As well as looking out for general health and safety DJs should be mindful of the security of their DJ booth. Some DJs booths are separated from the crowd and others are not. Either way, you need to be watchful of your belongings and also monitor who is in the DJ booth. Sometimes people can sneak into the DJ booth. In this scenario you should contact the venue's security to help remove the person. If you're unable to find security you might wish to ask the bar person to do so.
11. Switch Seamlessly Like a Pro
One of the most important moments is when one DJ switches to another. This is the critical moment when a lot of things can potentially go wrong.
12. Don't Cut Them Off Early
Once you have taken over from another DJ it's polite to let their last track play to the outro of a sign of respect. However, if the track means it's eating into your set time or clearing the dancefloor you have the right to start mixing in your first track.
13. Stay Professional
In a hectic and loud environment it's easy to become anxious or stressed. In any situation, you should remain calm and professional. Remember that your reputation as a DJ is more important than just one gig or inconvenience. Protect your reputation at all costs and be the calmest person in the room. Always be courteous with other DJs, venue staff and promoters. There is normally a solution for any issue and at worst you can just calmly walk away.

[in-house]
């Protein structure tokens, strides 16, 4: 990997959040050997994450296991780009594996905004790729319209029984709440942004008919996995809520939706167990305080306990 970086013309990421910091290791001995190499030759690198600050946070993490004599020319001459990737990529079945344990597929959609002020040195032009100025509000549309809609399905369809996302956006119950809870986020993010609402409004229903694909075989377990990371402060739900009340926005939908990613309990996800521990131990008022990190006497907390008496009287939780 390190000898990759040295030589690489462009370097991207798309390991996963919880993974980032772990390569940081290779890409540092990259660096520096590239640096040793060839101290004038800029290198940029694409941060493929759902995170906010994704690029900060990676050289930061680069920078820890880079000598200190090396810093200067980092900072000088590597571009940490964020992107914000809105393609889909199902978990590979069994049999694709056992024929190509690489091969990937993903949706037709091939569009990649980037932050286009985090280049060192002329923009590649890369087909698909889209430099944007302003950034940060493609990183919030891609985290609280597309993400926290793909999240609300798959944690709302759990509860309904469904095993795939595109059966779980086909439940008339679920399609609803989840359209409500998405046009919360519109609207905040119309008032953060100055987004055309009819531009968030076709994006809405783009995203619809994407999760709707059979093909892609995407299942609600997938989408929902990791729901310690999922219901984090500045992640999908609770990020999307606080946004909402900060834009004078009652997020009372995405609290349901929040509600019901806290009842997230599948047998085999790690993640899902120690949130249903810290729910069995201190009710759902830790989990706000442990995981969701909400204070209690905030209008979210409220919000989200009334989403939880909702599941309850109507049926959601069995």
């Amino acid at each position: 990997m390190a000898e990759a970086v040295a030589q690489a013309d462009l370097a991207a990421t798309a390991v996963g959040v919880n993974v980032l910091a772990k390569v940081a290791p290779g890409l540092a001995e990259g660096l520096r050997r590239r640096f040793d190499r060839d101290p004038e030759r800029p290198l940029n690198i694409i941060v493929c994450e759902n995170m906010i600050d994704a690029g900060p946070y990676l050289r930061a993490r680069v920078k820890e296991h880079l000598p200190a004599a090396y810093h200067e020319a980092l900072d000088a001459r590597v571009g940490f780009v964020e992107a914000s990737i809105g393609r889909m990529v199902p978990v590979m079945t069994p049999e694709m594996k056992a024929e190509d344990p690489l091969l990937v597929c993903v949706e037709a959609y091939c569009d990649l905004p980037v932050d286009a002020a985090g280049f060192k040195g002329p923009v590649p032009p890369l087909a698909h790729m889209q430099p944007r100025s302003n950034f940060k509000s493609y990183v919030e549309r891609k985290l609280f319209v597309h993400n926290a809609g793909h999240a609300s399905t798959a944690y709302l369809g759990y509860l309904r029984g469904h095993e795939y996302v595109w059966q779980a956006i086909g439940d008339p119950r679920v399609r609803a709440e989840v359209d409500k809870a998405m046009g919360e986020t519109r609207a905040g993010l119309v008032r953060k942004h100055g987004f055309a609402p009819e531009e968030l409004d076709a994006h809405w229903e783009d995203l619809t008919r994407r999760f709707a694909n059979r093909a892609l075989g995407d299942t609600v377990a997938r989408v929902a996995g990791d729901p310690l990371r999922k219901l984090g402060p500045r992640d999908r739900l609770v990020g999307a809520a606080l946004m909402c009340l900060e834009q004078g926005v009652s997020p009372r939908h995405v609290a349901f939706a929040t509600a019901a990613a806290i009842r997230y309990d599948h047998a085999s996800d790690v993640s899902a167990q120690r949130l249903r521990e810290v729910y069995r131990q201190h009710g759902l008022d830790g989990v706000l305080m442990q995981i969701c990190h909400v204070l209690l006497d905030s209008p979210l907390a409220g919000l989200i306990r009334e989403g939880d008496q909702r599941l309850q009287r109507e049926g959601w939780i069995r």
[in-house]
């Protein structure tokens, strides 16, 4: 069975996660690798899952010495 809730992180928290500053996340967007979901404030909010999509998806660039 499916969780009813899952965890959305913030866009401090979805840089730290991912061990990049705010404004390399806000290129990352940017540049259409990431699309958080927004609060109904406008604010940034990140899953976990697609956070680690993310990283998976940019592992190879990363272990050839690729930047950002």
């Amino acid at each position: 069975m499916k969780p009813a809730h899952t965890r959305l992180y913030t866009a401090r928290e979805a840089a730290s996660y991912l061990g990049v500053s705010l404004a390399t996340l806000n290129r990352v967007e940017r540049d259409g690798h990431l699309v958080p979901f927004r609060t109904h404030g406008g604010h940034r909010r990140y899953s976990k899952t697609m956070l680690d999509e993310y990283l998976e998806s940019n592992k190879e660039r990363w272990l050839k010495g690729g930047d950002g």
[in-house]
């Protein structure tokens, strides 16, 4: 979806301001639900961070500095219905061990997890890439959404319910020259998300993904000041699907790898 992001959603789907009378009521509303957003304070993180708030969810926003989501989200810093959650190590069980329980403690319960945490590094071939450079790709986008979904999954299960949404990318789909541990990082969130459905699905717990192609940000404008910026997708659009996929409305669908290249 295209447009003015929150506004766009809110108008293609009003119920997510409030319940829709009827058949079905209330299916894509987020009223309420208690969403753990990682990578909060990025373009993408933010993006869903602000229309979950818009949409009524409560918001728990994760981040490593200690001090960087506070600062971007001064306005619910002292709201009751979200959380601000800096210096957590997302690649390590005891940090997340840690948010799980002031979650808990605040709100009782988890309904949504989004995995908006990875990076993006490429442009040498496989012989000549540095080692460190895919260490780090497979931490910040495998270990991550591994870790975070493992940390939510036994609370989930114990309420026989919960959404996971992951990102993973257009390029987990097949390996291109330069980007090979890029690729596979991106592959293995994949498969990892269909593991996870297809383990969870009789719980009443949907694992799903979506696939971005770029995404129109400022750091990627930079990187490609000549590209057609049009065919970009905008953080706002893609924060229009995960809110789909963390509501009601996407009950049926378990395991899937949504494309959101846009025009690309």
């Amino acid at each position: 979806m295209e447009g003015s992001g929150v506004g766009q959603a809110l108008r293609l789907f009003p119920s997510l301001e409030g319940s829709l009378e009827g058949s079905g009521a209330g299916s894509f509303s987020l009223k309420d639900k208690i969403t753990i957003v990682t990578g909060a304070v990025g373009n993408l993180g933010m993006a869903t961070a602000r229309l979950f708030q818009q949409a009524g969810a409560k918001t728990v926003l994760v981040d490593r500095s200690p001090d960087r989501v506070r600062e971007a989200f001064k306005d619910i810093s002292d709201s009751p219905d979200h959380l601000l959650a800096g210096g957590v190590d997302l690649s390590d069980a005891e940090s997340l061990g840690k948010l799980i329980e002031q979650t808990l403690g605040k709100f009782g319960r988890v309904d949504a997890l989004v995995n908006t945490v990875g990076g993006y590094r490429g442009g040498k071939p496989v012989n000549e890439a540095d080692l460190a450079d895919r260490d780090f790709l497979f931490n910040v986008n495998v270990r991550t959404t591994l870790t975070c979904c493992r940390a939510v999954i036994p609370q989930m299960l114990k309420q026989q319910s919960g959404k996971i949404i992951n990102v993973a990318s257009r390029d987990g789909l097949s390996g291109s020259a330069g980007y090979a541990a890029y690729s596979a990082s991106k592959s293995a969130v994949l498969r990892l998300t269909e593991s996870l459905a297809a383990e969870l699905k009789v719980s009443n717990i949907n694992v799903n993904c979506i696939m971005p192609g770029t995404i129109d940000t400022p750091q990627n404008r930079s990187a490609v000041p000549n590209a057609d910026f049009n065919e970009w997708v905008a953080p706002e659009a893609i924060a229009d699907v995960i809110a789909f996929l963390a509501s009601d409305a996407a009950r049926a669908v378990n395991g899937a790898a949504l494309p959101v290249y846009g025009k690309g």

14. Stay in Communication
Organising an event is tough. Promoters and event managers have a touch job managing all the facets of a live music event. Make their job easy by remaining in constant contact. Make sure your phone is fully charged and your have signal. If you don't have signal make it known to the promoter or artist liaison as they will need to monitor your performance if you can't call for help.
15. Don't Get Wasted
Save it for the afterparty dude! No one wants to deal with someone who is intoxicated in the DJ booth. It's a sloppy look and highly frowned upon. Your DJ set will be affected and your reputation will go to the dogs if you're seen wasted behind the decks.
We hope you enjoyed our ultimate guide to the unwritten rules in the DJ booth! Please share this blog with your DJ friends and let us know if you have any suggestions to add to the list. Click here to contact LSA.